Using Figma to design Python Tkinter GUIs

There’s only so far you can get with Python before you realise the command line is pretty, well, boring. And you hanker for something graphical, with colours and buttons and different fonts. What you need my friend is a Graphical User Interface(GUI)

There are a variety of GUIs available to Python. The one that comes as standard is a library called Tkinter. Other ones I have used in teh past are appjar and guizero but these involve separate installs. Tkinter is the underlying GUI that powers the popular Turtle module. However designing an interface in Tkinter can be baffling. How do you know where your buttons and labels will appear? What I was looking for was a simple way to create an interface using a drag n drop system, so I can plan it out by eye rather than some arbitrary layout chosen by Tkinter.

If you have ever programmed in Visual Basic you’ll know that in the development environment Visual Studio is a great tool for allowing you to drag and drop buttons and labels and textboxes around a window to your heart’s content. Could there be something similar for Python? The answer is, not quite.

After looking at this article: https://www.webapptiv.com/blog/python-drag-and-drop-gui-builders/ I was intrigued by the method they mentioned for using Figma (online prototyping tool) to design the interface and then get that ported into a usable Python program. Intrigued, I read on.

The instructions are documented here: https://github.com/ParthJadhav/Tkinter-Designer/blob/master/docs/instructions.md

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Excel formula to count words in a cell

It’s reports time again – specifically UCAS references time. And I need to write up to 140 words on each of my students.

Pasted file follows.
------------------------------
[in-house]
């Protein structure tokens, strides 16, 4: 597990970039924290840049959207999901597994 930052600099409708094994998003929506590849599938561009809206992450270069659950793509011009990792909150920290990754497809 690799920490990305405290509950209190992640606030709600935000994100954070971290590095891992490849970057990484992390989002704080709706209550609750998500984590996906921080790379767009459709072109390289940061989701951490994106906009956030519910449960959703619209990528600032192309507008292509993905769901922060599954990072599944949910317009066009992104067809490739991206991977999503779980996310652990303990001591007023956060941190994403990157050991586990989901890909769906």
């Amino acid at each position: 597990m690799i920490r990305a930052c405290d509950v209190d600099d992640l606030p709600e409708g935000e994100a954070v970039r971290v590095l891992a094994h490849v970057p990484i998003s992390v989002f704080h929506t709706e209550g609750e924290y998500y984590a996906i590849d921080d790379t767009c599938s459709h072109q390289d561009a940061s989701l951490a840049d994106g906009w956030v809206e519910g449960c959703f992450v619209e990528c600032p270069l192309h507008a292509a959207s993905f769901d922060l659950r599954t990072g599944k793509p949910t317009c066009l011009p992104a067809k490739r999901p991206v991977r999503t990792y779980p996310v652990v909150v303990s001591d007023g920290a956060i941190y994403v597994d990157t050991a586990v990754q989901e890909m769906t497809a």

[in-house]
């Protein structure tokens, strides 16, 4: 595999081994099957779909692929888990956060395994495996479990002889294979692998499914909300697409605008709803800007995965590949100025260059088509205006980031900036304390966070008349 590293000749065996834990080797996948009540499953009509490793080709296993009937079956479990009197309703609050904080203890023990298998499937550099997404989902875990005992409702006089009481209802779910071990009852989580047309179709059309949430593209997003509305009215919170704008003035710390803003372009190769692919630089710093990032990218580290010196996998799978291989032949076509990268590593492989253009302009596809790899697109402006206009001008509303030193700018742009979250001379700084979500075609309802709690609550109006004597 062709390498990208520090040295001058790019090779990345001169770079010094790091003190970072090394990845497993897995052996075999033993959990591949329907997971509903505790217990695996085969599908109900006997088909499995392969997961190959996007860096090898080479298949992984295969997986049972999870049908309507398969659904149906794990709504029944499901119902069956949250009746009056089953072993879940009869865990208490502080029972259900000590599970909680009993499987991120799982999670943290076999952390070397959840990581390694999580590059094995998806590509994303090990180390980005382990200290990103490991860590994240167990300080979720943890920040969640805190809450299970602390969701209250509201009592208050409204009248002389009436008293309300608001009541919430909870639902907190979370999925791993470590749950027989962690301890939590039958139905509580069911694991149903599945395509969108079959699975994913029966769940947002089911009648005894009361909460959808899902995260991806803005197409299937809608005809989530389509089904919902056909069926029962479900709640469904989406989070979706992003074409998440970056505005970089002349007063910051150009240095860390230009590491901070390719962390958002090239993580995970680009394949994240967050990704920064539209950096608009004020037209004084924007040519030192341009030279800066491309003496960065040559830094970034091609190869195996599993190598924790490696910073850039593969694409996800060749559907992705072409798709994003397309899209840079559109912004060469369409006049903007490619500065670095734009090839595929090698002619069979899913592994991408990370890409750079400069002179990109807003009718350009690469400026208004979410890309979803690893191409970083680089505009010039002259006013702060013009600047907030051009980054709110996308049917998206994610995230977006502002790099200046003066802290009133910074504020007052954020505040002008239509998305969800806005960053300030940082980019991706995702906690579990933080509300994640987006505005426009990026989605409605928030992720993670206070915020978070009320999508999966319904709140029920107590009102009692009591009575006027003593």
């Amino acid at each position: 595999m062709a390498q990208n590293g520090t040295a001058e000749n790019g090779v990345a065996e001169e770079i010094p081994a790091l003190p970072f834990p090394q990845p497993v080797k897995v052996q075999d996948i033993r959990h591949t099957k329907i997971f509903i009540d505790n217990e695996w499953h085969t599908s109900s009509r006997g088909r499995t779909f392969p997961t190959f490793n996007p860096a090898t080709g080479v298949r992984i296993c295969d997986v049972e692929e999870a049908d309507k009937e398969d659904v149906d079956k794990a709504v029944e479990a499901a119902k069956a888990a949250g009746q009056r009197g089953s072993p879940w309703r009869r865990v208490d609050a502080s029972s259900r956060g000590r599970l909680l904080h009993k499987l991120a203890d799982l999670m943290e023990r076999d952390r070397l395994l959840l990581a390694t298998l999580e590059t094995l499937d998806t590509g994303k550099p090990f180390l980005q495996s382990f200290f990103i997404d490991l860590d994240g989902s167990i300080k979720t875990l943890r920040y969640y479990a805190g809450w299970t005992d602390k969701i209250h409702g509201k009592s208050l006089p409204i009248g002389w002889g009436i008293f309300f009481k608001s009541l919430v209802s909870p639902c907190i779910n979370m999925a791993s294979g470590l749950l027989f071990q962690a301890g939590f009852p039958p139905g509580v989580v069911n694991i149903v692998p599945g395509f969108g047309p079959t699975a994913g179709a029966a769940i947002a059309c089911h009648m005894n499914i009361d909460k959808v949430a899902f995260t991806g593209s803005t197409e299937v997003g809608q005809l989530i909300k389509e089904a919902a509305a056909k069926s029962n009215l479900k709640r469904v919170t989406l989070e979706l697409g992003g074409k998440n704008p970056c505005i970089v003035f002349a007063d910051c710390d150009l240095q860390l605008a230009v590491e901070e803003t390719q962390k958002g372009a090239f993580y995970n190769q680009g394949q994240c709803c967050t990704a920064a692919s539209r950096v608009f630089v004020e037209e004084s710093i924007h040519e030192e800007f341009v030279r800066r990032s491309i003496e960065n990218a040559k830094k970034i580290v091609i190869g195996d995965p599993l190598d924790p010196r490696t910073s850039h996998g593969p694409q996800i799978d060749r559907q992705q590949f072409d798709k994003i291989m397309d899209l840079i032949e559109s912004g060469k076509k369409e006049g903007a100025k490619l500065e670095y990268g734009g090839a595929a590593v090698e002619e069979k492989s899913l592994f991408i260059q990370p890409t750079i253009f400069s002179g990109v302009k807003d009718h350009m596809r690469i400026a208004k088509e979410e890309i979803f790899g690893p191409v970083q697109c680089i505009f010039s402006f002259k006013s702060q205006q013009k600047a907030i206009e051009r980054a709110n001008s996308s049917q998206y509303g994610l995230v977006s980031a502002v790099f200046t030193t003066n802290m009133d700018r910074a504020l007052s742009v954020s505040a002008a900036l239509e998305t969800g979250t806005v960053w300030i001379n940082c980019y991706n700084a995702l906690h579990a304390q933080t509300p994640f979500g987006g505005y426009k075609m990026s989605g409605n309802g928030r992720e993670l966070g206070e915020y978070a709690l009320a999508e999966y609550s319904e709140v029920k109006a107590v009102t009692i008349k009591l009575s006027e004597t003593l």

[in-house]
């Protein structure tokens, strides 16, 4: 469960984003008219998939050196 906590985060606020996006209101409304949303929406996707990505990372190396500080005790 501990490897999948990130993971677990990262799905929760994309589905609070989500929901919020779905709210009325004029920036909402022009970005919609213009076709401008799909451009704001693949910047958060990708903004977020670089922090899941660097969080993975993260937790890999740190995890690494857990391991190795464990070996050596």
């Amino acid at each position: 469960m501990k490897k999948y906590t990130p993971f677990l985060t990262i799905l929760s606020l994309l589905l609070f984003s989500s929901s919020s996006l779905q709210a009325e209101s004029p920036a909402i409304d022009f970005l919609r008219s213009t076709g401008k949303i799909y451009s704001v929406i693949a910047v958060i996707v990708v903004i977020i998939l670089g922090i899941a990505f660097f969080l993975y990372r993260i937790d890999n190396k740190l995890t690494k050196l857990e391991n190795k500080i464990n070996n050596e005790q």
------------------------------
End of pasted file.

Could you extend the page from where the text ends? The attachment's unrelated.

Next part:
I like using Excel for such things but was surprised there was no easy way of counting the words in each cell. I knew you could count characters using LEN() but not how to count the words…. till I found this post and this useful snippet:

=LEN(TRIM(text)) - LEN(SUBSTITUTE(text, " ", "")) + 1
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Pushing ahead with Python

So this summer I’ve been coding in Python.

I’v decided to push this in my A Level classes more than learning VB.net, Javascript & PHP. Not because I don’t enjoy doing these languages, but that some students would struggle with switching between these. Perhaps code agnostism only comes with a maturity of having to learn different programming languages over the years?

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Bitesize Revision for GCSE Computer Science






I’ve created a podcast for GCSE Computer Science students to revise topics in small “bite size” chunks.

I’m slowly releasing new episodes, but I’ve committed to doing an episode a week, as I realised people were actually listening to them.

You can either listen using the embed above or go direct to the page here, https://anchor.fm/bitesize-computer-science where you can leave an audio message, which I might include in a future podcast.

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Python exercises in the browser from Data Camp



#use the variables below to print out "Hello Laura"
name = "Laura"
greeting = "Hello"

print out "Hello Laura"

name = "Laura"
greeting = "Hello"


print(greeting +" "+name)


test_function("print")
success_msg("Good stuff!")


Put variables into a print function

https://github.com/datacamp/datacamp-light-wordpress



#print the numbers 0 to 19

print the numbers 0 to 19

for i in range(10):
print(i)


for i in range(20):
print(i)


success_msg("Good stuff!")


Change the 10 to 20

Visualise line by line code execution in Python

I stumbled across this website that allows you to visualise line by line execution ina Python program. This may be useful for students who are unclear about how a function (or blocks of code) run within a program:

http://pythontutor.com/visualize.html#code=def%20hi%28name%29%3A%0A%20%20%20%20print%28%22hello%20%22%20%2B%20name%29%0A%20%20%20%20%0Ahi%28%22bob%22%29%0Ahi%28%22jeff%22%29&cumulative=false&curInstr=8&heapPrimitives=nevernest&mode=display&origin=opt-frontend.js&py=3&rawInputLstJSON=%5B%5D&textReferences=false

This was recommended by Al Sweigart in his Automate The Boring Stuff with Python (https://automatetheboringstuff.com/)

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